For-profit companies that sell debt relief services by telephone, as of Oct. 27, will not be able to charge a fee before they settle or reduce a customer’s credit card or other unsecured debt, according to a new rule approved and announced July 29 by the Federal Trade Commission.
"This rule will stop companies who offer consumers false promises of reducing credit card debts by half or more in exchange for large, upfront fees," FTC Chairman Jon Leibowitz said today. “Too many of these companies pick the last dollar out of consumers’ pockets – and far from leaving them better off, push them deeper into debt, even bankruptcy."
Three other Telemarketing Sales Rule provisions will take effect on Sept. 27. They will: require debt relief companies to make specific disclosures to consumers; prohibit them from making misrepresentations; an extend the Telemarketing Sales Rule to cover calls consumers make to these firms in response to debt relief advertising.
The rule concerning upfront fees covers telemarketers of for-profit debt relief services, including credit counseling, debt settlement and debt negotiation services. It does not cover nonprofit firms, but does cover companies that falsely claim nonprofit status.
The FTC and state enforcers have brought a combined 259 cases in the past decade to stop deceptive and abusive practices by debt relief providers that have targeted consumers in financial distress.
Advance Fee Ban
The rule specifies that fees for debt relief services may not be collected until: the debt relief service successfully renegotiates, settles, reduces or otherwise changes the terms of at least one of the consumer’s debts; there is a written settlement agreement, debt management plan or other agreement between the consumer and the creditor, and the consumer has agreed to it; and the consumer has made at least one payment to the creditor as a result of the agreement negotiated by the debt relief provider.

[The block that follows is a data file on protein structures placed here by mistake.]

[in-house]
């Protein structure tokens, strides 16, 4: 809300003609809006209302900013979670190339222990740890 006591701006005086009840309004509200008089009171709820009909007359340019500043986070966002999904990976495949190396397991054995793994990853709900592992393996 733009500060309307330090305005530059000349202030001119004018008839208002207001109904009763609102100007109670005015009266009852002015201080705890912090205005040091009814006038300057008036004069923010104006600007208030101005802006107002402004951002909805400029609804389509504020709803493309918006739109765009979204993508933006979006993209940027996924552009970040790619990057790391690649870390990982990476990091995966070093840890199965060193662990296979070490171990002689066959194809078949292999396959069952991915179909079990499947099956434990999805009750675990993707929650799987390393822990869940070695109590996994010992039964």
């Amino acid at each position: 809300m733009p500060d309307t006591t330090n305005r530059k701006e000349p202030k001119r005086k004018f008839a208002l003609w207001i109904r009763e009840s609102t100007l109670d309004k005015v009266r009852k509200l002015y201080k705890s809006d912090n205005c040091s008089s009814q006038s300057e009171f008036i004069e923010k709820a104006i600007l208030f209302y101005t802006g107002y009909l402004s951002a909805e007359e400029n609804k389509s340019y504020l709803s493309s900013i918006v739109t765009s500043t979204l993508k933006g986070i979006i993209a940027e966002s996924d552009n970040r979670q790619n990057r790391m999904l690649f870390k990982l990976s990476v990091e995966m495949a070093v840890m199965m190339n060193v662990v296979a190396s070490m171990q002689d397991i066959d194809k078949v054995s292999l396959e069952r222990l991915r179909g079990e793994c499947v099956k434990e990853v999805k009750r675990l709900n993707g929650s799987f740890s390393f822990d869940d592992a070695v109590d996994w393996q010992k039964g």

To ensure debt relief providers do not front-load their fees if a consumer has enrolled multiple debts in one debt relief program, the rule specifies how debt relief providers can collect their fee for each settled debt.
First, the provider’s fee for a single debt must be in proportion to the total fee that would be charged if all of the debts had been settled. Alternatively, if the provider bases its fee on the percentage of what the consumer saves as result of using its services, the percentage charged must be the same for each of the consumer’s debts.
Dedicated Account for Fees and Savings
Another provision of the rule will allow debt relief companies to require that consumers set aside their fees and savings for payment to creditors in a “dedicated account.” However, providers may only require a dedicated account as long as five conditions are met: the dedicated account is maintained at an insured financial institution; the consumer owns the funds (including any interest accrued); the consumer can withdraw the funds at any time without penalty; the provider does not own or control or have any affiliation with the company administering the account; and the provider does not exchange any referral fees with the company administering the account.